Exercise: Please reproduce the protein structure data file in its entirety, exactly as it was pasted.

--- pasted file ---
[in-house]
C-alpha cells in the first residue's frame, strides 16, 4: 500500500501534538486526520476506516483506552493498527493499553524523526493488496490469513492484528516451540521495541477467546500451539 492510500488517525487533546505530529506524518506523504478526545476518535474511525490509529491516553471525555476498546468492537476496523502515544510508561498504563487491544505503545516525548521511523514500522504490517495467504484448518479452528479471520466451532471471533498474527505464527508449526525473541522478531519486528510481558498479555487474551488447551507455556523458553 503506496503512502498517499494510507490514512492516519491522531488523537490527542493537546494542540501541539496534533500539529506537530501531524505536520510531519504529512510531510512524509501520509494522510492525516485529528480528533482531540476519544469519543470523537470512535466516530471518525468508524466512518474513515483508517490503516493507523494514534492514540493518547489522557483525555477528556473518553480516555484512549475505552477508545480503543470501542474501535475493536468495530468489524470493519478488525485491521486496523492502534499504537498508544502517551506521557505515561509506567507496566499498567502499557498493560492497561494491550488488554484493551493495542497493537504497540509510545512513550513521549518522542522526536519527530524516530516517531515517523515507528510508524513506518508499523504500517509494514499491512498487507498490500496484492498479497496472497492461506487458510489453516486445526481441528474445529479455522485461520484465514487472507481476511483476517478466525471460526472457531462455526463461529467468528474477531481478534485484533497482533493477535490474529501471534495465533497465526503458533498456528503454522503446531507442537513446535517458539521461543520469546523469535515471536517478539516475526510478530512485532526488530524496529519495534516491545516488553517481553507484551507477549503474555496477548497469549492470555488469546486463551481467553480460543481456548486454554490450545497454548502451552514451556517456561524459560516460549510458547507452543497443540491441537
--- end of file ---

[in-house]
C-alpha cells in the first residue's frame, strides 16, 4: 500500500501534538486526520476506516483506552493498527493499553524523526493488496490469513492484528516451540521495541477467546500451539 492510500488517525487533546505530529506524518506523504478526545476518535474511525490509529491516553471525555476498546468492537476496523502515544510508561498504563487491544505503545516525548521511523514500522504490517495467504484448518479452528479471520466451532471471533498474527505464527508449526525473541522478531519486528510481558498479555487474551488447551507455556523458553 503506496503512502498517499494510507490514512492516519491522531488523537490527542493537546494542540501541539496534533500539529506537530501531524505536520510531519504529512510531510512524509501520509494522510492525516485529528480528533482531540476519544469519543470523537470512535466516530471518525468508524466512518474513515483508517490503516493507523494514534492514540493518547489522557483525555477528556473518553480516555484512549475505552477508545480503543470501542474501535475493536468495530468489524470493519478488525485491521486496523492502534499504537498508544502517551506521557505515561509506567507496566499498567502499557498493560492497561494491550488488554484493551493495542497493537504497540509510545512513550513521549518522542522526536519527530524516530516517531515517523515507528510508524513506518508499523504500517509494514499491512498487507498490500496484492498479497496472497492461506487458510489453516486445526481441528474445529479455522485461520484465514487472507481476511483476517478466525471460526472457531462455526463461529467468528474477531481478534485484533497482533493477535490474529501471534495465533497465526503458533498456528503454522503446531507442537513446535517458539521461543520469546523469535515471536517478539516475526510478530512485532526488530524496529519495534516491545516488553517481553507484551507477549503474555496477548497469549492470555488469546486463551481467553480460543481456548486454554490450545497454548502451552514451556517456561524459560516460549510458547507452543497443540491441537